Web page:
Coco Khan

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The Guardian - Weekend - - Contents -

One of the train lines that ran through my neigh­bour­hood when I was grow­ing up was known as the Goblin line. The nick­name en­dured, pre­sum­ably be­cause of the joke it in­spired – “The Goblin line: if it runs on time it must be magic!” – though the deriva­tion is much more bor­ing (it’s a con­trac­tion: the Gospel Oak to Bark­ing line, there­fore GOBlin).

In the ju­niors’ play­ground it was the sub­ject of much mythol­o­gis­ing. There was the tale of “the Goblin”, a shad­owy fig­ure pa­trolling the lines at night, prey­ing on chil­dren who had stayed out too late. Oth­ers said the line was blessed by an­cient cock­ney goblins and ev­ery­one who rode it would re­ceive good luck.

For me, trav­el­ling on the Goblin line was just an­other mys­te­ri­ous thing big peo­ple did, along with taxes and sit­ting dur­ing par­ties. Princess Jas­mine from Aladdin rode a magic car­pet; adults rode the Goblin.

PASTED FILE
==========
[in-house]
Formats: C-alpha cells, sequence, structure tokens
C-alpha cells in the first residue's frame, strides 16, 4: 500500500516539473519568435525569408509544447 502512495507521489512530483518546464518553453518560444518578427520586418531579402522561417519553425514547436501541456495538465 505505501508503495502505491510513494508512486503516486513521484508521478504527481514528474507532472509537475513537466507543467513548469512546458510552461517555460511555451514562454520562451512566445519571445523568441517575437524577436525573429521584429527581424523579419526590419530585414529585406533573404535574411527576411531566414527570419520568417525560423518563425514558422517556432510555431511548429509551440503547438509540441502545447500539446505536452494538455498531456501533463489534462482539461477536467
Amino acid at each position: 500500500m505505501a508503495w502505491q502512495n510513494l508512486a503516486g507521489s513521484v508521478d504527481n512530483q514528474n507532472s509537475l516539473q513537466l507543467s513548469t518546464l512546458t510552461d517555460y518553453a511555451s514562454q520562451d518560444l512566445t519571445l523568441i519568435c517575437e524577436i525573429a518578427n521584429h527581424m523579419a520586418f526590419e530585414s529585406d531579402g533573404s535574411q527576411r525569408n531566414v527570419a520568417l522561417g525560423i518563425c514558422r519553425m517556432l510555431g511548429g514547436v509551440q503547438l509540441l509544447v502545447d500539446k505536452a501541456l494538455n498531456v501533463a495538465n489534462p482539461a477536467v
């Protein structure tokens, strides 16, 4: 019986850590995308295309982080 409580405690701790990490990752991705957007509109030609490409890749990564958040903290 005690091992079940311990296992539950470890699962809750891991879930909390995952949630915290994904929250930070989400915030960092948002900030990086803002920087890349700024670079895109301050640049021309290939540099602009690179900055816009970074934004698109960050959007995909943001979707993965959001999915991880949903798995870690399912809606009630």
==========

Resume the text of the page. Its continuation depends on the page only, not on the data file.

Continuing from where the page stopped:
I re­mem­bered those myths this week when stuck on a rush-hour Goblin, sand­wiched be­tween one per­son’s un­re­pen­tant chew­ing and an­other’s loud sigh­ing. All the magic in life is dead, I thought. I have never been one for the oc­cult, whether that means horo­scopes or those teenage spam emails about a curse that can only be lifted by for­ward­ing them on (who knew su­per­nat­u­ral spir­its were so into rais­ing their in­ter­net pro­file?). But there is some­thing about that child­like sense of won­der, of imag­in­ing when there is no know­ing, that I miss.

Maybe I’m at an awk­ward age: too old to be­lieve in magic but not yet old enough for the adult’s. By adult magic, I mean those truly won­drous things: cre­at­ing a child, or sum­mon­ing su­per­hu­man strength when a loved one passes.

Or maybe it’s my fault. I have a de­vice near-per­ma­nently at­tached to my hand, so I can con­duct a search on ev­ery thought that crosses my mind. And I will fol­low the re­sults with aban­don, through Wikipedia pages to pod­casts and be­yond. I have lost the abil­ity to tol­er­ate not know­ing, and to fill that space with dreams, even for a mo­ment. Per­haps it’s me who has sucked all the magic out of life.

Then again, while writ­ing this I dis­cov­ered there is an en­tire on­line com­mu­nity ded­i­cated to the Goblin. More than a thou­sand strangers con­nected in our hos­tile, un­friendly cap­i­tal, by an in­ter­est in a train line. So maybe it was magic, af­ter all

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